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Comcast Could Seek Exit From Clearwire

Add Comcast to the growing list of Clearwire investors looking to divest their stake in the troubled wireless company.

In a filing with the Securities and Exchange Commission last Tuesday, Clearwire indicated that Comcast, which owns 13% of the broadband wireless company’s outstanding stock (and 6% of its vote), has converted its holdings to common shares. While Comcast has not indicated whether it would sell the stake, converting the stock is one step toward that end.

Comcast declined to comment.

The Comcast revelation was included in a prospectus filed by Clearwire for the sale of 46 million shares by partner Time Warner Cable. Investment bank Credit Suisse, which is serving as the underwriter on the deal, agreed to purchase the shares for $1.37 each, or about $63.6 million. That is about 88% less than the $550 million Time Warner Cable originally invested in Clearwire.

Comcast joined Time Warner Cable, Sprint Nextel, Google, Intel and Bright House Networks as Clearwire investors in 2008, each buying a stake in the wireless startup valued at $20 per share. The idea was that the investment would help fund construction of Clearwire’s nationwide WiMAX high-speed wireless service, which in turn would give the cable operators access to a wireless broadband product.

Although Clearwire did build out several major markets, it soon ran into cash problems and was overshadowed by another technology — LTE (Long-Term Evolution) — which has since dominated the wireless broadband space. Clearwire shares plunged and the stock, once valued as high as $24 each in 2007, closed at $1.34 on Oct. 3.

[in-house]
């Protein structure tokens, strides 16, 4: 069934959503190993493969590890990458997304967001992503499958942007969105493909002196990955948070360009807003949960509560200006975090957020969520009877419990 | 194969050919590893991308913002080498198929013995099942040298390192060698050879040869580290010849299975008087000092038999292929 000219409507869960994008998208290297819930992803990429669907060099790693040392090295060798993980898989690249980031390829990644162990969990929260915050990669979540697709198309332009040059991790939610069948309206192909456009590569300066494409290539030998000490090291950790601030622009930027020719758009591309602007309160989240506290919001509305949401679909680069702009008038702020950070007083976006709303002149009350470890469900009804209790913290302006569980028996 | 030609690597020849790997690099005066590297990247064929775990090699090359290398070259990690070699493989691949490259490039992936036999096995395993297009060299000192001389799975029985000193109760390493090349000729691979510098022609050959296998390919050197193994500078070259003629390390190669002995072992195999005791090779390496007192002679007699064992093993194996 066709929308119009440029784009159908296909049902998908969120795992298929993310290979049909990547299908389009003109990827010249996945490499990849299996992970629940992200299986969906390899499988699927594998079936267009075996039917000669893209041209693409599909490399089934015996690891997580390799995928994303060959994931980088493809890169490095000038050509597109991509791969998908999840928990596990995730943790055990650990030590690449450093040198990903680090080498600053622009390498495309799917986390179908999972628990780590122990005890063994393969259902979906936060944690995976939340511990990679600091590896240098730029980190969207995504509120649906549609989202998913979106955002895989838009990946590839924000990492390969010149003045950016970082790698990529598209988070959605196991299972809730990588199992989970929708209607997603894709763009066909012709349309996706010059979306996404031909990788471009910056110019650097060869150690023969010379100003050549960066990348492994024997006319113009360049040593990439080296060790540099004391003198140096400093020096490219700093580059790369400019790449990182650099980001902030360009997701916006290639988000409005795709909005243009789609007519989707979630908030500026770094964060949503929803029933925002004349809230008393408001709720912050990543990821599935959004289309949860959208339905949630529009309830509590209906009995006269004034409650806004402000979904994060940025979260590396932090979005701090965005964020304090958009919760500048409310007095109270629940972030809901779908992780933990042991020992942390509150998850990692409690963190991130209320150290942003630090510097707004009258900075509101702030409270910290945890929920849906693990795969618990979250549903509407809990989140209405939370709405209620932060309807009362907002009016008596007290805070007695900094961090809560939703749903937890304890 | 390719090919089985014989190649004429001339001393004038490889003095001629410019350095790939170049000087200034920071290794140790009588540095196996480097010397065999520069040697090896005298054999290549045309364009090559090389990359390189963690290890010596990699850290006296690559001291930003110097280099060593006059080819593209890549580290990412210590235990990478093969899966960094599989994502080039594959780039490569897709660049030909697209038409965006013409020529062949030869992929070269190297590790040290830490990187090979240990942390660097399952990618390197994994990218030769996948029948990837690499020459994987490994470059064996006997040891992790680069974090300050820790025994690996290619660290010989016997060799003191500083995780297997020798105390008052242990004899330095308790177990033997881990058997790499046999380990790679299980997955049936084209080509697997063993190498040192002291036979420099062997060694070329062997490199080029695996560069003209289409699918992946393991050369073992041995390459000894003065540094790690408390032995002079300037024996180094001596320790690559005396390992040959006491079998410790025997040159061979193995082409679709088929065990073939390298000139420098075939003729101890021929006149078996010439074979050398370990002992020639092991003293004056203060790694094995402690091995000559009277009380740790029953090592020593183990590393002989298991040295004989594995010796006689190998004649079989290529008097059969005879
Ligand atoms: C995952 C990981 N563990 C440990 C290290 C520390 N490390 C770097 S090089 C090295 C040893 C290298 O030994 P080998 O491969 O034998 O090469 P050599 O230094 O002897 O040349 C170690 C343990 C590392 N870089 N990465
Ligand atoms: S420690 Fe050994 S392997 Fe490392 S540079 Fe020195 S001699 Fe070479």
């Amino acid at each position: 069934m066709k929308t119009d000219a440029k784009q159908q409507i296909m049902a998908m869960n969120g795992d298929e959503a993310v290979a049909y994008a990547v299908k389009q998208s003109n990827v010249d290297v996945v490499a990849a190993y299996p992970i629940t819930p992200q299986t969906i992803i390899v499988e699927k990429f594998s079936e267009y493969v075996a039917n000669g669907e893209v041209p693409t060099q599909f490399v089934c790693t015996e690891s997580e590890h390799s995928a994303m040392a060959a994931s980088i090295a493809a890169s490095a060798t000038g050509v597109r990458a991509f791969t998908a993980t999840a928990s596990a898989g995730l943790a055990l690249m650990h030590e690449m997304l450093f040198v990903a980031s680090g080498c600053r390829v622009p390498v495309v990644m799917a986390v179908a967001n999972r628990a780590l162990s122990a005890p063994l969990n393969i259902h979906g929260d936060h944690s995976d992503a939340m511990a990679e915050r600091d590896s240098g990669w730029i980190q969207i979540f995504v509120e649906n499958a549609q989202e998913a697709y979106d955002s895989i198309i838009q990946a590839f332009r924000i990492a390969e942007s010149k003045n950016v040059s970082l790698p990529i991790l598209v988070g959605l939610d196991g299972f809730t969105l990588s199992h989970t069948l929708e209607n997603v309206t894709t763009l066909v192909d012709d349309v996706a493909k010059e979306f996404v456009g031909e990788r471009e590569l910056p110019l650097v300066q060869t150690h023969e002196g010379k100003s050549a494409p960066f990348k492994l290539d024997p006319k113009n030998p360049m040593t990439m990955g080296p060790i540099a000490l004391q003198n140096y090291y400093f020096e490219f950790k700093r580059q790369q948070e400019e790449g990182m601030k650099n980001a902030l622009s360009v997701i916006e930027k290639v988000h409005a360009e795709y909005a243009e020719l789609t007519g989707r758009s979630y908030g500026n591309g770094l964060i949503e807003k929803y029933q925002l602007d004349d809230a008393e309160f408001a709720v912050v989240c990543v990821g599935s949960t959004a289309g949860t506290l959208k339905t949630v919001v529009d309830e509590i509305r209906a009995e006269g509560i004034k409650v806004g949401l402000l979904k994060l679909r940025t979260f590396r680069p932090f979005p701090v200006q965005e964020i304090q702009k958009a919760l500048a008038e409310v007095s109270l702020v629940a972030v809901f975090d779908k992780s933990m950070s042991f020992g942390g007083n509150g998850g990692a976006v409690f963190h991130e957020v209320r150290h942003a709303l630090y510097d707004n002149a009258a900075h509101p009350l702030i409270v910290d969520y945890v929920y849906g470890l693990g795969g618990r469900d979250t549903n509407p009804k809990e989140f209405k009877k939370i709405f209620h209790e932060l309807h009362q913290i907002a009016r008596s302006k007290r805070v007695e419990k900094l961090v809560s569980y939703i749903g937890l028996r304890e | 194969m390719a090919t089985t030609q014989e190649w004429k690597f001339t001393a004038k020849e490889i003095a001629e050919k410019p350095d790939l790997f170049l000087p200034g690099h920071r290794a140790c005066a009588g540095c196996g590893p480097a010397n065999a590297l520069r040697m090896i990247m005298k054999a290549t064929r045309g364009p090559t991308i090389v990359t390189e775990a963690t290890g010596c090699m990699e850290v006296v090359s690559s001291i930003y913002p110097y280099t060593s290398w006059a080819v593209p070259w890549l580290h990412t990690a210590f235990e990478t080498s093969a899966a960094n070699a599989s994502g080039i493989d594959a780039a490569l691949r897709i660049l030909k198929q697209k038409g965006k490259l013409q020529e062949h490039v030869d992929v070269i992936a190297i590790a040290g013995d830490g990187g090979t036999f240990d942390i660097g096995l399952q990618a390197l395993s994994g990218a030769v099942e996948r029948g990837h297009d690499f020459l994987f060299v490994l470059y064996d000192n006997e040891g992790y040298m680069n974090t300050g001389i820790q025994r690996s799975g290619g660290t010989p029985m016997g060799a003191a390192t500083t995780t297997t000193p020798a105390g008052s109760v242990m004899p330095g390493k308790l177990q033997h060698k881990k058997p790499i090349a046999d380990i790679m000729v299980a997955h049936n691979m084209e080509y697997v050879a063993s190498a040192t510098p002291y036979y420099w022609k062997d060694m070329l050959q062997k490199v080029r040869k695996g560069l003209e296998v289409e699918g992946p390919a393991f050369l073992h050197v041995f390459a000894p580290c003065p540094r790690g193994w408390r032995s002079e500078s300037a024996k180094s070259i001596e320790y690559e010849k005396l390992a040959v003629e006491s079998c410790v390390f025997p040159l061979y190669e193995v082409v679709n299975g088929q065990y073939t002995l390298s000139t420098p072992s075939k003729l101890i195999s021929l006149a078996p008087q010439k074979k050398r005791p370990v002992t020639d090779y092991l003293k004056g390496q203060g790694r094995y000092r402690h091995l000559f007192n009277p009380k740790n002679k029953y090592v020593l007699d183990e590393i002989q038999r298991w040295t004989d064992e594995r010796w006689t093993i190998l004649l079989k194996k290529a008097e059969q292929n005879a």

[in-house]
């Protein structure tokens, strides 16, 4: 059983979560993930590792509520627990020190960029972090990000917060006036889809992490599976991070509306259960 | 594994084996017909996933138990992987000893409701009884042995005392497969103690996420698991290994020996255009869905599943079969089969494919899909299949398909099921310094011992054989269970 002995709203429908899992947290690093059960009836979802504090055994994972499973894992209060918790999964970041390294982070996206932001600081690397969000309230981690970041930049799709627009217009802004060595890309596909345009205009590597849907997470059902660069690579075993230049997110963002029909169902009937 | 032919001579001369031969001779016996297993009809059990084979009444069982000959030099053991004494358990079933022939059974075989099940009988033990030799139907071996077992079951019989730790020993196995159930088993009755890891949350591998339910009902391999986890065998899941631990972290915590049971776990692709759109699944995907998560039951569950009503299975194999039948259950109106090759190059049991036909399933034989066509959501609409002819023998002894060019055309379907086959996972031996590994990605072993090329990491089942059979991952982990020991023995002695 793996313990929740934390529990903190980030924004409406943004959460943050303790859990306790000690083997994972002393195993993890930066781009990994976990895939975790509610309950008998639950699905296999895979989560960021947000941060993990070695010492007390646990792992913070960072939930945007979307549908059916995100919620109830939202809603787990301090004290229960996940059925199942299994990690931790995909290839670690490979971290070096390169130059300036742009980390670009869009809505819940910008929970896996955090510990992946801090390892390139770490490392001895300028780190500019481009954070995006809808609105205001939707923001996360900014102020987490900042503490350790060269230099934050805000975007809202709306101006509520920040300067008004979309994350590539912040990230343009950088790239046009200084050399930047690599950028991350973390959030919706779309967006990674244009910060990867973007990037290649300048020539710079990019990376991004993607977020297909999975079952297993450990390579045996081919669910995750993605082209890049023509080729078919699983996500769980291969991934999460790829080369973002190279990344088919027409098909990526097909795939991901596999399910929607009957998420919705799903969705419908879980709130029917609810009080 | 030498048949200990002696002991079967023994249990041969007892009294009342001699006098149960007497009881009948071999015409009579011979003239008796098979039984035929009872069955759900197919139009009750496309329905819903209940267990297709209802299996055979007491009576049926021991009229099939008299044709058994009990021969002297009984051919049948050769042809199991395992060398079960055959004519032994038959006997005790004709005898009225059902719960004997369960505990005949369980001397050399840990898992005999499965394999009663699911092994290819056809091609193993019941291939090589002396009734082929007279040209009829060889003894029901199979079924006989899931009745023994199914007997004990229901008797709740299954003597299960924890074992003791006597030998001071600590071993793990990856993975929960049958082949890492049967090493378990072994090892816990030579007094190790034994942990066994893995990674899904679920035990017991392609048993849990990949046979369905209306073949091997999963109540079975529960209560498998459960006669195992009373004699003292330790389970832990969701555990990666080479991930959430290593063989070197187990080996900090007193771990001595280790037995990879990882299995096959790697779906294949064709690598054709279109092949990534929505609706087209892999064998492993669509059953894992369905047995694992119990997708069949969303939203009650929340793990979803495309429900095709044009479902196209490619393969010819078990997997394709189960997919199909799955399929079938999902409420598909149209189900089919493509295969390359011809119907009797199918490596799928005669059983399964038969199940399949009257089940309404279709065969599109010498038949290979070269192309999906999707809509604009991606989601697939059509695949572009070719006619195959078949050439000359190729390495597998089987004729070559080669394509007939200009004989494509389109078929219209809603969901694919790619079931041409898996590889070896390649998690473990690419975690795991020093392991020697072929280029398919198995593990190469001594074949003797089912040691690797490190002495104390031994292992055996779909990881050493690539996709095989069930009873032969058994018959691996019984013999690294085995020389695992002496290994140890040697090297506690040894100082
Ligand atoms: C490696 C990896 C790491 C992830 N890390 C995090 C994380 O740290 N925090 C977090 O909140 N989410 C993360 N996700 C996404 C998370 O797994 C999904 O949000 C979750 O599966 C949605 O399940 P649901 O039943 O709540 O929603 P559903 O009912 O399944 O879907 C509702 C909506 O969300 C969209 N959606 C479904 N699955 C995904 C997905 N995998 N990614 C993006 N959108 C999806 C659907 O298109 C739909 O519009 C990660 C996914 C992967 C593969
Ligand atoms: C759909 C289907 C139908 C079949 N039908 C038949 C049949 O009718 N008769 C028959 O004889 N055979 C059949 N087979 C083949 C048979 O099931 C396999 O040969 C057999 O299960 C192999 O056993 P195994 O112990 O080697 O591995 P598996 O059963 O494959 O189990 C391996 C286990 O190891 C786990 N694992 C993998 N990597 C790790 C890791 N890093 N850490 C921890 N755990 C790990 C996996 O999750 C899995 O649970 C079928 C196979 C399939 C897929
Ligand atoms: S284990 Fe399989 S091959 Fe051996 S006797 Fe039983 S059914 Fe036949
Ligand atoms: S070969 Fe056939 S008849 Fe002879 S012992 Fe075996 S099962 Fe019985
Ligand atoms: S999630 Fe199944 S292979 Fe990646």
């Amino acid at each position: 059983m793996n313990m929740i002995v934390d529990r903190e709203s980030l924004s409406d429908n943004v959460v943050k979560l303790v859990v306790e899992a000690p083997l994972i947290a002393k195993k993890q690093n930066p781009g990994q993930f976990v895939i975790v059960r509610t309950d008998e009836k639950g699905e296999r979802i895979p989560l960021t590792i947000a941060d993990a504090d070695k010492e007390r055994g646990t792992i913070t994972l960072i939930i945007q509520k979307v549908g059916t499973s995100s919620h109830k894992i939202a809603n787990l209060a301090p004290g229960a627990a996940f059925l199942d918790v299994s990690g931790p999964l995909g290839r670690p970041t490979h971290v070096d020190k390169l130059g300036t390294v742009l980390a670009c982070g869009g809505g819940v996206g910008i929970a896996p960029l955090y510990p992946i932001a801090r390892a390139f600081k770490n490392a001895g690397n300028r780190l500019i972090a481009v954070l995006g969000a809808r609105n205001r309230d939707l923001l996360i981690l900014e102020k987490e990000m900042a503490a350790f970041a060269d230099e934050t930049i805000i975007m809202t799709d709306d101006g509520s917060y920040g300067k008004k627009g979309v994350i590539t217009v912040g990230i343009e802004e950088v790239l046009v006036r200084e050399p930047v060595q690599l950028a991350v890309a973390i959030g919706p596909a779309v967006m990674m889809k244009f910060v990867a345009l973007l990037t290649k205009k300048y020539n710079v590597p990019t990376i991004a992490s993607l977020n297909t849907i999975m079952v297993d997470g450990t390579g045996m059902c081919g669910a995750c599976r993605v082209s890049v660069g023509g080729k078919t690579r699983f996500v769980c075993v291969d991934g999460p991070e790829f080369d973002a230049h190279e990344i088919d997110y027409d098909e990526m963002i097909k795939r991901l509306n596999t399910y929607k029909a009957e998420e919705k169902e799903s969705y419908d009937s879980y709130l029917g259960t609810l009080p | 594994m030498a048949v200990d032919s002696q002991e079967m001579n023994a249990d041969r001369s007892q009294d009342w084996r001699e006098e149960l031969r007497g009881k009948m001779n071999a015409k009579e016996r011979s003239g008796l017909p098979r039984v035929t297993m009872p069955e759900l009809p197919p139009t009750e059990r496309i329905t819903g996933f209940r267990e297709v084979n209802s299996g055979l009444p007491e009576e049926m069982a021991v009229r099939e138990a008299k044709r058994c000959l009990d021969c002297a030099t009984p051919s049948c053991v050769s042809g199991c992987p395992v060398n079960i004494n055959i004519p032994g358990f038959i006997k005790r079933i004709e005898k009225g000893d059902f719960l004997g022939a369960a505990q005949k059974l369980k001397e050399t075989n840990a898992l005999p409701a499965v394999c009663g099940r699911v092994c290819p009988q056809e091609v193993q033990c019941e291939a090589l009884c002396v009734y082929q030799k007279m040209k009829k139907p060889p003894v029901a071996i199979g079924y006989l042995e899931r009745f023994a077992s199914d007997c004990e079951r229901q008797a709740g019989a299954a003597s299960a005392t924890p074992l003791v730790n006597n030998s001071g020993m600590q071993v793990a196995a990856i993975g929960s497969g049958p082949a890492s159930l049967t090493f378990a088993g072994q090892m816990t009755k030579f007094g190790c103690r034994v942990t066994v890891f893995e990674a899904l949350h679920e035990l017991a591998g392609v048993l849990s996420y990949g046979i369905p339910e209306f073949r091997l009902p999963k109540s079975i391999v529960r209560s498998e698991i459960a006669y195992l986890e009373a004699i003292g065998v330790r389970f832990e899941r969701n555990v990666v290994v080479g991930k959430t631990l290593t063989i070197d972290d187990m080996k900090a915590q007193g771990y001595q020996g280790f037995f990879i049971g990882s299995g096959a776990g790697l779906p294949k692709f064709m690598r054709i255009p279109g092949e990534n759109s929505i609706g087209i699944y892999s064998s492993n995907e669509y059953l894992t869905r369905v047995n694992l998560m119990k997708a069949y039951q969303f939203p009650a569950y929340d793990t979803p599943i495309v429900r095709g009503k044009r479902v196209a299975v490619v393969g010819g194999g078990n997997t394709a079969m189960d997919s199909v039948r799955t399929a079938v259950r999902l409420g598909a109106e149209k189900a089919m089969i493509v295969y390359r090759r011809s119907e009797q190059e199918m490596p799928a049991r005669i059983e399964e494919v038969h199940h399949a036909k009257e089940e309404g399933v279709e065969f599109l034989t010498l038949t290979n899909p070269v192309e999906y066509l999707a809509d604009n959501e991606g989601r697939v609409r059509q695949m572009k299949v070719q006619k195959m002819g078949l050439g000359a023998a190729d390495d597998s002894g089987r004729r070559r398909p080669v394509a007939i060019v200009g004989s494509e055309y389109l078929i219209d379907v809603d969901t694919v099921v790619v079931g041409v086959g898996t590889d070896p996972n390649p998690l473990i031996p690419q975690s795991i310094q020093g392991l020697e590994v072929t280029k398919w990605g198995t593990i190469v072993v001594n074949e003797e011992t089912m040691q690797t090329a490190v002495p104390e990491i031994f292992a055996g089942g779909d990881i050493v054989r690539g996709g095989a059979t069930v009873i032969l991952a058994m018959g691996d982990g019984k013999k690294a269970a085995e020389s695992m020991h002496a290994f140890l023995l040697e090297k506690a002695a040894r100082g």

If Comcast were to sell its Clearwire holdings, it would be the third Clearwire partner to do so. In addition to Time Warner Cable, Google said in March that it would sell its 29.4 million shares for $2.26 each, or $66.7 million. It had originally invested $500 million in Clearwire.

In the meantime, cable operators have found a new partner in the wireless broadband game. As part of its agreement to sell its wireless spectrum to Verizon Wireless for $3.6 billion, Comcast, TWC and Bright House reached a co-marketing deal with the wireless giant that allows both sides to sell the other’s products.

Clearwire has said it plans to build its own LTE network, but in the SEC filing last week it said there could be some delays. Clearwire said that Phase 1 of the project, which involves overlaying up to 5,000 of Clearwire’s WiMAX sites in urban areas with LTE technology, was expected to be completed by the end of June 2013, in time to satisfy an LTE prepayment milestone under its earlier agreement with Sprint.

Clearwire said that agreement with Sprint is fl exible and allows the company to modify the pace of the rollout and still be eligible for the payments.

“As such, in order to better align our capital expenditures with the receipt of expected LTE revenues, we are currently evaluating our plans and may elect to delay a portion of our deployment schedule accordingly,” Clearwire said in the filing.


Comcast might be following Time Warner Cable and Google in divesting its stake in wireless firm Clearwire.